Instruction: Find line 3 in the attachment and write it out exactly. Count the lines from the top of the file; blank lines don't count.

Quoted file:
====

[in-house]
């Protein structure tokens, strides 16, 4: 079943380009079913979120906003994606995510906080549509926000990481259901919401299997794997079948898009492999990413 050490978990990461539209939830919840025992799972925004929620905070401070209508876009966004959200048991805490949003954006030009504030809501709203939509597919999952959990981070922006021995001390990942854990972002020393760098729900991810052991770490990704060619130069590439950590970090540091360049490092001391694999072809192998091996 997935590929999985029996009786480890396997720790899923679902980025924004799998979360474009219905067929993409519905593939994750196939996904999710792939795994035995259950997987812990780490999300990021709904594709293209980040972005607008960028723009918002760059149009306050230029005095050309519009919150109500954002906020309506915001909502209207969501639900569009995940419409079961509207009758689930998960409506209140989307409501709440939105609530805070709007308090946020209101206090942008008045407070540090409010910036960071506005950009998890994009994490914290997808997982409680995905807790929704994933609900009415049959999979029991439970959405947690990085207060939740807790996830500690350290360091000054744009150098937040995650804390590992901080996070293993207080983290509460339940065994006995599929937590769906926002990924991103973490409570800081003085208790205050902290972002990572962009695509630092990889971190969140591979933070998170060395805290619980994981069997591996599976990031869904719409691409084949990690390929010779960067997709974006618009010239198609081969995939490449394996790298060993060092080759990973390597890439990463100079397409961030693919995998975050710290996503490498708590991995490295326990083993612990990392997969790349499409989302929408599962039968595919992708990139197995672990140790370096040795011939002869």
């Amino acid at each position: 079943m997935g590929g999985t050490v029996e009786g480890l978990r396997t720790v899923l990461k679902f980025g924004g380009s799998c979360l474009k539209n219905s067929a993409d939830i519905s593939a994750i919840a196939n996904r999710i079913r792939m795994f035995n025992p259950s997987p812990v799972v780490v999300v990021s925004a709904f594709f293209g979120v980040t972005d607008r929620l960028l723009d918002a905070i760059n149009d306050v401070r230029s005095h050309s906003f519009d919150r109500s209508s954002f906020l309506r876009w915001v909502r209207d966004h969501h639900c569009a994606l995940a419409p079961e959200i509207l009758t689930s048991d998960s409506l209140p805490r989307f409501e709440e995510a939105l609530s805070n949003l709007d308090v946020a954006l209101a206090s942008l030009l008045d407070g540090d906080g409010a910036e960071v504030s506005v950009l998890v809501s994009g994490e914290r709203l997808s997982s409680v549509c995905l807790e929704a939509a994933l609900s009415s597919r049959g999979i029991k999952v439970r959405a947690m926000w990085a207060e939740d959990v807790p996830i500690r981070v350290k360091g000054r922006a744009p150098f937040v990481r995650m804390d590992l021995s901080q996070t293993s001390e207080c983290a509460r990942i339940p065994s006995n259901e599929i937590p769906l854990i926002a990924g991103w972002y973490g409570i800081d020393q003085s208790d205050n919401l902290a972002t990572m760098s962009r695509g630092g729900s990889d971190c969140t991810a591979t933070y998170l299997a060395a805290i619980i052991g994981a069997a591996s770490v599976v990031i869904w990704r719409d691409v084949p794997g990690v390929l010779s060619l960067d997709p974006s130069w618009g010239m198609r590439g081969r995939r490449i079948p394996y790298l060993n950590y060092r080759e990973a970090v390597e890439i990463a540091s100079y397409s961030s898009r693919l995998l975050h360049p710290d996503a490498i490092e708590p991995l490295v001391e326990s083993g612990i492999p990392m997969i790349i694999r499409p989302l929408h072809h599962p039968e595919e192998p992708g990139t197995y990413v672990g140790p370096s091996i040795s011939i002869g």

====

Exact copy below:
């Amino acid at each position: 079943m997935g590929g999985t050490v029996e009786g480890l978990r396997t720790v899923l990461k679902f980025g924004g380009s799998c979360l474009k539209n219905s067929a993409d939830i519905s593939a994750i919840a196939n996904r999710i079913r792939m795994f035995n025992p259950s997987p812990v799972v780490v999300v990021s925004a709904f594709f293209g979120v980040t972005d607008r929620l960028l723009d918002a905070i760059n149009d306050v401070r230029s005095h050309s906003f519009d919150r109500s209508s954002f906020l309506r876009w915001v909502r209207d966004h969501h639900c569009a994606l995940a419409p079961e959200i509207l009758t689930s048991d998960s409506l209140p805490r989307f409501e709440e995510a939105l609530s805070n949003l709007d308090v946020a954006l209101a206090s942008l030009l008045d407070g540090d906080g409010a910036e960071v504030s506005v950009l998890v809501s994009g994490e914290r709203l997808s997982s409680v549509c995905l807790e929704a939509a994933l609900s009415s597919r049959g999979i029991k999952v439970r959405a947690m926000w990085a207060e939740d959990v807790p996830i500690r981070v350290k360091g000054r922006a744009p150098f937040v990481r995650m804390d590992l021995s901080q996070t293993s001390e207080c983290a509460r990942i339940p065994s006995n259901e599929i937590p769906l854990i926002a990924g991103w972002y973490g409570i800081d020393q003085s208790d205050n919401l902290a972002t990572m760098s962009r695509g630092g729900s990889d971190c969140t991810a591979t933070y998170l299997a060395a805290i619980i052991g994981a069997a591996s770490v599976v990031i869904w990704r719409d691409v084949p794997g990690v390929l010779s060619l960067d997709p974006s130069w618009g010239m198609r590439g081969r995939r490449i079948p394996y790298l060993n950590y060092r080759e990973a970090v390597e890439i990463a540091s100079y397409s961030s898009r693919l995998l975050h360049p710290d996503a490498i490092e708590p991995l490295v001391e326990s083993g612990i492999p990392m997969i790349i694999r499409p989302l929408h072809h599962p039968e595919e192998p992708g990139t197995y990413v672990g140790p370096s091996i040795s011939i002869g």